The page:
Bin Laden intel revealing new leads every hour

Bin Laden computer files
(FILES) This undated file picture shows Saudi dissident Osama bin Ladin speaking at an undisclosed place inside Afghanistan. Al-Qaeda mastermind Osama bin Laden was killed late on May 1, 2011 in a firefight with covert US forces deep inside Pakistan, prompting President Barack Obama to declare 'justice has been done' a decade after the September 11 attacks. AFP PHOTO / FILES (Photo credit should read STR/AFP/Getty Images)

The Osama bin Laden raid will continue to reveal new angles of interest for some time. On Tuesday, the CIA invited members of the House and Senate Intelligence and Armed Services Committees to view the pictures, in private.

CBS News correspondent David Martin reports that more is also being learned about what happened when the SEALs went in to get him, including the fact that a painstaking effort was made to collect valuable evidence at the compound.

The target was bin Laden, but a U.S. official says the terrorist leader was killed "relatively early" in the operation. "At least half" the 40 minutes the Navy SEALs spent on the ground went into collecting lap tops, hard drives, CDs and paper files.

As President Obama told Steve Kroft in his "60 Minutes" interview, the follow-through was as daring as the hit.

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"They killed bin Laden and they had presence of mind to still gather up a whole bunch of bin Laden's material, which will be a treasure trove of information that could serve us well in the weeks and months to come," Obama said.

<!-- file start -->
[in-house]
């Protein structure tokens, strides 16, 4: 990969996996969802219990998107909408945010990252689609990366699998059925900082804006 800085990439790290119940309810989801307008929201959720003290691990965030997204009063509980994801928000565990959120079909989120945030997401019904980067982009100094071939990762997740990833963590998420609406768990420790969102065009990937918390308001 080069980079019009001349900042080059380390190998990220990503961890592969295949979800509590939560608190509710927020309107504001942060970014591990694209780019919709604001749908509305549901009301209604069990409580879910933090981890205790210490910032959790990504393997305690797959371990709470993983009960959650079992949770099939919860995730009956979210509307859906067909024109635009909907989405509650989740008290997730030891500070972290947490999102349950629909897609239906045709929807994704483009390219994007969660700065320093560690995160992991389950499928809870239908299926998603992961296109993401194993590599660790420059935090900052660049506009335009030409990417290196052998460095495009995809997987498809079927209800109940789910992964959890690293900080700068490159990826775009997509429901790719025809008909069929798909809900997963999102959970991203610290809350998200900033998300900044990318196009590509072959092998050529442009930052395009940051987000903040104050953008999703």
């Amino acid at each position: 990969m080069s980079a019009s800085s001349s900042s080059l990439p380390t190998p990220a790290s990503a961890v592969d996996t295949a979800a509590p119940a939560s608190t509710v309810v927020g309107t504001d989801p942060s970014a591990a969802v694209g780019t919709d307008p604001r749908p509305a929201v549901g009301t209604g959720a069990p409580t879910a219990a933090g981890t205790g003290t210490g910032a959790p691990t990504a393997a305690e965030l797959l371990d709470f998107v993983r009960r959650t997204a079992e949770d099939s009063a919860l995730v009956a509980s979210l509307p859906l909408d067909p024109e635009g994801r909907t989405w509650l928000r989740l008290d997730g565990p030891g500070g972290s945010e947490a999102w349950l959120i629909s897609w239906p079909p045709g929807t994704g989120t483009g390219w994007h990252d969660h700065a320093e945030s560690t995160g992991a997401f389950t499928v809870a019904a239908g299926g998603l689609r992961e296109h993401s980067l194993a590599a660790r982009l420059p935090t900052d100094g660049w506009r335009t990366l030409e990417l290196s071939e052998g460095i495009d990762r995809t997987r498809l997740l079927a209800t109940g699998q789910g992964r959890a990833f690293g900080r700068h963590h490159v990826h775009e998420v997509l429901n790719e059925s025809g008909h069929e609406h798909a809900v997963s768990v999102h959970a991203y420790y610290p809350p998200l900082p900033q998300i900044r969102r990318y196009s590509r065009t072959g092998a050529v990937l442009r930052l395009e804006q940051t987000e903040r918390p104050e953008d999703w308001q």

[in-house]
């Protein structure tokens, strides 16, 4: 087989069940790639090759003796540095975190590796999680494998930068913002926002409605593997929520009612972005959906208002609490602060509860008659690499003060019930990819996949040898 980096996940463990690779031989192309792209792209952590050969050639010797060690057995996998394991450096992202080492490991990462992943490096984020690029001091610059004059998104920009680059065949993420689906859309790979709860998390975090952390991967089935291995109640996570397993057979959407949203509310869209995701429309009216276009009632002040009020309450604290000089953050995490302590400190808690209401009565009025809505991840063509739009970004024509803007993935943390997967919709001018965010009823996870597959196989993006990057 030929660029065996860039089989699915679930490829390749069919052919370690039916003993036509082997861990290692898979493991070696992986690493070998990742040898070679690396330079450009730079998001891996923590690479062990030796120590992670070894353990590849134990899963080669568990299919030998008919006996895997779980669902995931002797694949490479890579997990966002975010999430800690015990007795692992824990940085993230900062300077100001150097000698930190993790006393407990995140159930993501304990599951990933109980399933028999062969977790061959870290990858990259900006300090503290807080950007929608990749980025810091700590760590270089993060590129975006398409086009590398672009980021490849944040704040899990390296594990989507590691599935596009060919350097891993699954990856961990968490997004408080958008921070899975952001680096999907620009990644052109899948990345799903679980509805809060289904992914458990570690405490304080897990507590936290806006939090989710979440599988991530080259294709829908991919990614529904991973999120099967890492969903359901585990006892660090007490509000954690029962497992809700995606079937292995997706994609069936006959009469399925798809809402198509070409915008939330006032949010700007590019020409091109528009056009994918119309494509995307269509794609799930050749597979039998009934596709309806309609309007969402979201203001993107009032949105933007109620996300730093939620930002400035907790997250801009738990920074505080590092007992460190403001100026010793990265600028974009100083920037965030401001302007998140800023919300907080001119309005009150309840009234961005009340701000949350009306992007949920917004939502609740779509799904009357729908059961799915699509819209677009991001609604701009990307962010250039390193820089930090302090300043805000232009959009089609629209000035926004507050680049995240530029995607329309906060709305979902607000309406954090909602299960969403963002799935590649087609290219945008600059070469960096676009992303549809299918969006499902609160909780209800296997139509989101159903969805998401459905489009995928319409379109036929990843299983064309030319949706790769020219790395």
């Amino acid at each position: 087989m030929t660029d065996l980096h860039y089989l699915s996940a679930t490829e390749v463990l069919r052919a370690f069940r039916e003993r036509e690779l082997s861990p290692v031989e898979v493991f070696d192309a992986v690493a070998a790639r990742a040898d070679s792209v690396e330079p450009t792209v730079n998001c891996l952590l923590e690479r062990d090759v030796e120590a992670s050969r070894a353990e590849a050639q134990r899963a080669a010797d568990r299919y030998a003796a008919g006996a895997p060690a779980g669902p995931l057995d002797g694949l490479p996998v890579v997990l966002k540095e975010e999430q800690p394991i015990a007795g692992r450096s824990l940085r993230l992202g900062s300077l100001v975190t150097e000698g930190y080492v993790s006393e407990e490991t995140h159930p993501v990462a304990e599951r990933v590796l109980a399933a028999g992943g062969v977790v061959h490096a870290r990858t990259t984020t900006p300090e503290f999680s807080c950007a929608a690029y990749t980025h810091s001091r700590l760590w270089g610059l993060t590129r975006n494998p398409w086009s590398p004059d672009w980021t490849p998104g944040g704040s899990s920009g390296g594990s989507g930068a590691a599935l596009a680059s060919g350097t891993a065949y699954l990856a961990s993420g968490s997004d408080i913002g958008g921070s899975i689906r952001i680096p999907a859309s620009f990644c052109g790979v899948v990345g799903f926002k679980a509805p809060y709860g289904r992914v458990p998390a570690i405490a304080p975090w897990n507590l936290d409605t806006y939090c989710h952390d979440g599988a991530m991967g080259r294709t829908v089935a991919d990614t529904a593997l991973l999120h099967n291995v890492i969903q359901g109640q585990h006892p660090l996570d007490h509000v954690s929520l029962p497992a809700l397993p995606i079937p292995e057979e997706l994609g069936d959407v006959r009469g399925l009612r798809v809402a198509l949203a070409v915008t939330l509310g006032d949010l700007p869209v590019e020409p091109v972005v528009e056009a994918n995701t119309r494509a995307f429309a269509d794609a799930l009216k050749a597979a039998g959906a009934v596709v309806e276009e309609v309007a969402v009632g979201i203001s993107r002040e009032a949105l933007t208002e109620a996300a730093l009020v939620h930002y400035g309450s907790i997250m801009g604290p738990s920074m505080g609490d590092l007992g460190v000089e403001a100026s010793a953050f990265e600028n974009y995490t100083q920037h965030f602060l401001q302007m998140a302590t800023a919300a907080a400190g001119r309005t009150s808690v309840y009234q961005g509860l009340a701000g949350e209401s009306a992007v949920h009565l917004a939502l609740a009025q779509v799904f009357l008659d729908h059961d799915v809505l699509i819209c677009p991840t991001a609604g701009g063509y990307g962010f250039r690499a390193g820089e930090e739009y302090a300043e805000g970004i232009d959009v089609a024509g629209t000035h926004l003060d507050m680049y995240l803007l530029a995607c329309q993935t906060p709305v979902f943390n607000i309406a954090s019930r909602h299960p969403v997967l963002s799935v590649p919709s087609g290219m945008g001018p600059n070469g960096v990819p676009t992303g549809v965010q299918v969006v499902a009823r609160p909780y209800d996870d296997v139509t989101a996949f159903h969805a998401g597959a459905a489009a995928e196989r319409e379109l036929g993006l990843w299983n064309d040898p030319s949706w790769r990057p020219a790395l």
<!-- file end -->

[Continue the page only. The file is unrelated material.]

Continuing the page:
A task force is now working around-the-clock to analyze and exploit that intel, and not just the videos released over the weekend, but a staggering 2.7 terabytes of data, the equivalent of 220 million pages of text. A U.S. official says the task force comes up with another intelligence nugget on the average of once an hour, including leads on everything from other terrorists leaders to how bin laden communicated with the rest of al Qaeda.

"We've got a chance to, I think, really deliver a fatal blow to this organization if we follow through aggressively in the months to come," Obama said.

Every minute the SEALs spent collecting intelligence from bin Laden's compound was another minute the Pakistani police and military had to react. Two backup helicopters carried more SEALs in case the ones in the compound got into a firefight with Pakistani forces. U.S. warplanes orbited just on the other side of the Afghan border, ready to come to the aid of the SEALs on the ground or to intercept any Pakistani jets that attempted to shoot down the helicopters.

If it had ever come to that, an already rocky relationship with Pakistan would have been ruined.

  • David Martin

    David Martin is CBS News' National Security Correspondent.